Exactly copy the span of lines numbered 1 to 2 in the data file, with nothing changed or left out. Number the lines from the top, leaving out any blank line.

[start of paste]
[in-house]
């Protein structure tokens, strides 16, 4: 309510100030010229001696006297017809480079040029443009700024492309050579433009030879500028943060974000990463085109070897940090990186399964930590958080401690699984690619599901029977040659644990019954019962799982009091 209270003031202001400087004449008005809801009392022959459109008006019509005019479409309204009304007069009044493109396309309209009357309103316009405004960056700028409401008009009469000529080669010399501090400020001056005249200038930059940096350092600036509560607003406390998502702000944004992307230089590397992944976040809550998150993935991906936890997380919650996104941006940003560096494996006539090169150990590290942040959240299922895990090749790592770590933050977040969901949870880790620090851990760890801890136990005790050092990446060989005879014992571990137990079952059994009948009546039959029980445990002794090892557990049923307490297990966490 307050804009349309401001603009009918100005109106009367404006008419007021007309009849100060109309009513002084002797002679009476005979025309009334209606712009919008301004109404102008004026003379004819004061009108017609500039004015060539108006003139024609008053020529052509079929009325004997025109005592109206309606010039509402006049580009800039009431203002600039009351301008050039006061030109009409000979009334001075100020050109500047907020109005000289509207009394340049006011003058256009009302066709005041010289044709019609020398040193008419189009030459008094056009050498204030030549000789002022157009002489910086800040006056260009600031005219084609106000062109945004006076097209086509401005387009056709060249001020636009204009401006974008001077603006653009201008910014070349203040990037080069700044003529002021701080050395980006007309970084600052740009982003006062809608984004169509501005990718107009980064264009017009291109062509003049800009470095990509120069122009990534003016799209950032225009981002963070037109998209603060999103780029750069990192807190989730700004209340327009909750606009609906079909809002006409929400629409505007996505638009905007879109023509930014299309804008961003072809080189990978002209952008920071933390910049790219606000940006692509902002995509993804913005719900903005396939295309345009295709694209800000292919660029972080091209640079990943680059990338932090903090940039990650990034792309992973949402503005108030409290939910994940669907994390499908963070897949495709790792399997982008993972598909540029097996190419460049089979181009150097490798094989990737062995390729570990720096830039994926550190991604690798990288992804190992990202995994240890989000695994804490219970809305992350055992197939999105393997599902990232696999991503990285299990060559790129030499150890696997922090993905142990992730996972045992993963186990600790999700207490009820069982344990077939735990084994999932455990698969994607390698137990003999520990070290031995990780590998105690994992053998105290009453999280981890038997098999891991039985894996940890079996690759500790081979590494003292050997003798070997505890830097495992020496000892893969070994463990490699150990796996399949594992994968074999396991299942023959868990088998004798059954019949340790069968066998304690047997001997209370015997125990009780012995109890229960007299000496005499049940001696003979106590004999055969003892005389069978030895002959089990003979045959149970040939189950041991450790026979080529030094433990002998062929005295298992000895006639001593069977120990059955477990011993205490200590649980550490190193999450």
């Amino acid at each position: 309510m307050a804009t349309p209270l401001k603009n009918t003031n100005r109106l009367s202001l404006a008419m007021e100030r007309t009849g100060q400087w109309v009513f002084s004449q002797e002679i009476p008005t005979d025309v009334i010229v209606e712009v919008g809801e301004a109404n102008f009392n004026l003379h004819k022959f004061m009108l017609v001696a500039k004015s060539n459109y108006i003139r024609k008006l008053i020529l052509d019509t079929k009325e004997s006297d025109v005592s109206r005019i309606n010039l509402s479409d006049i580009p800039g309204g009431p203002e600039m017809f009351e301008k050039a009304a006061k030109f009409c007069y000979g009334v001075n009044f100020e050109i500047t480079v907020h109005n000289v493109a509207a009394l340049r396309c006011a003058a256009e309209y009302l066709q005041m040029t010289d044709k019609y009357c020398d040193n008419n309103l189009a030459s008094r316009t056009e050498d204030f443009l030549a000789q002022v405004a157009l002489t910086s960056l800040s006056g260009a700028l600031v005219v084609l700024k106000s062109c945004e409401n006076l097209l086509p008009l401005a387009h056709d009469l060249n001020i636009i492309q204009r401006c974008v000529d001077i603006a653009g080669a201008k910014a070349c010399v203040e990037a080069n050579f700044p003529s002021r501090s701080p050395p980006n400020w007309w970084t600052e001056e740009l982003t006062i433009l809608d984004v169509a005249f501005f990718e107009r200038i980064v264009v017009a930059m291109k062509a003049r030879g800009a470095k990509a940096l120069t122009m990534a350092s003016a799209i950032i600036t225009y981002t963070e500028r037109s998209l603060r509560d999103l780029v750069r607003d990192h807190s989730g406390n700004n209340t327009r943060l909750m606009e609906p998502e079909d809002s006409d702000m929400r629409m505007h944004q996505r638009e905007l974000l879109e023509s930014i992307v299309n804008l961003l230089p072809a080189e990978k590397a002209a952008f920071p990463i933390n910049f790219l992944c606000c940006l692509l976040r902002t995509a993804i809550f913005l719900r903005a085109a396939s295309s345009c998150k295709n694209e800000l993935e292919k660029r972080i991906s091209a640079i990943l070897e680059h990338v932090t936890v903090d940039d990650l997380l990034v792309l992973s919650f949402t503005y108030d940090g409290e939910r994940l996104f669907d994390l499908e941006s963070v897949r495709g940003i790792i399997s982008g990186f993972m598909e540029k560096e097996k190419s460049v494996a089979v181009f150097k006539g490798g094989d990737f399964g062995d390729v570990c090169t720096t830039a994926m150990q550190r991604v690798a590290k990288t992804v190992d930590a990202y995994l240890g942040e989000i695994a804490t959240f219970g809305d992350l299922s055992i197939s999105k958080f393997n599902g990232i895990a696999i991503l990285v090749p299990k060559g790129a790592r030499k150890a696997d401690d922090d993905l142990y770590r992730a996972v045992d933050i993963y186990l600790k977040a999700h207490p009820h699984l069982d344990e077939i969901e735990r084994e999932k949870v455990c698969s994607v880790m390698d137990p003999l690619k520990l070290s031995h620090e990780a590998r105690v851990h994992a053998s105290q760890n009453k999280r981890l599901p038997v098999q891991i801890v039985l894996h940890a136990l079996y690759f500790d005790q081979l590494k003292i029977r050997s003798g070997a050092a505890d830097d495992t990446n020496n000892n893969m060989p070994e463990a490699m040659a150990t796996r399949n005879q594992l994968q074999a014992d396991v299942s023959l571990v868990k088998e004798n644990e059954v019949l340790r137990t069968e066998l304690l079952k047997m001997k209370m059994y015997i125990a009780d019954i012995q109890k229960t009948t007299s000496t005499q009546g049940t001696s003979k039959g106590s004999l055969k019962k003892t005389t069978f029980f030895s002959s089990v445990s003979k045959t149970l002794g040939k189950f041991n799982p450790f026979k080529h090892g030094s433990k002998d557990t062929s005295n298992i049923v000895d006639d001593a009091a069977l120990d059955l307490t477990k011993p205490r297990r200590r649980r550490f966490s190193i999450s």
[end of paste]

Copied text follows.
[in-house]
């Protein structure tokens, strides 16, 4: 309510100030010229001696006297017809480079040029443009700024492309050579433009030879500028943060974000990463085109070897940090990186399964930590958080401690699984690619599901029977040659644990019954019962799982009091 209270003031202001400087004449008005809801009392022959459109008006019509005019479409309204009304007069009044493109396309309209009357309103316009405004960056700028409401008009009469000529080669010399501090400020001056005249200038930059940096350092600036509560607003406390998502702000944004992307230089590397992944976040809550998150993935991906936890997380919650996104941006940003560096494996006539090169150990590290942040959240299922895990090749790592770590933050977040969901949870880790620090851990760890801890136990005790050092990446060989005879014992571990137990079952059994009948009546039959029980445990002794090892557990049923307490297990966490 307050804009349309401001603009009918100005109106009367404006008419007021007309009849100060109309009513002084002797002679009476005979025309009334209606712009919008301004109404102008004026003379004819004061009108017609500039004015060539108006003139024609008053020529052509079929009325004997025109005592109206309606010039509402006049580009800039009431203002600039009351301008050039006061030109009409000979009334001075100020050109500047907020109005000289509207009394340049006011003058256009009302066709005041010289044709019609020398040193008419189009030459008094056009050498204030030549000789002022157009002489910086800040006056260009600031005219084609106000062109945004006076097209086509401005387009056709060249001020636009204009401006974008001077603006653009201008910014070349203040990037080069700044003529002021701080050395980006007309970084600052740009982003006062809608984004169509501005990718107009980064264009017009291109062509003049800009470095990509120069122009990534003016799209950032225009981002963070037109998209603060999103780029750069990192807190989730700004209340327009909750606009609906079909809002006409929400629409505007996505638009905007879109023509930014299309804008961003072809080189990978002209952008920071933390910049790219606000940006692509902002995509993804913005719900903005396939295309345009295709694209800000292919660029972080091209640079990943680059990338932090903090940039990650990034792309992973949402503005108030409290939910994940669907994390499908963070897949495709790792399997982008993972598909540029097996190419460049089979181009150097490798094989990737062995390729570990720096830039994926550190991604690798990288992804190992990202995994240890989000695994804490219970809305992350055992197939999105393997599902990232696999991503990285299990060559790129030499150890696997922090993905142990992730996972045992993963186990600790999700207490009820069982344990077939735990084994999932455990698969994607390698137990003999520990070290031995990780590998105690994992053998105290009453999280981890038997098999891991039985894996940890079996690759500790081979590494003292050997003798070997505890830097495992020496000892893969070994463990490699150990796996399949594992994968074999396991299942023959868990088998004798059954019949340790069968066998304690047997001997209370015997125990009780012995109890229960007299000496005499049940001696003979106590004999055969003892005389069978030895002959089990003979045959149970040939189950041991450790026979080529030094433990002998062929005295298992000895006639001593069977120990059955477990011993205490200590649980550490190193999450």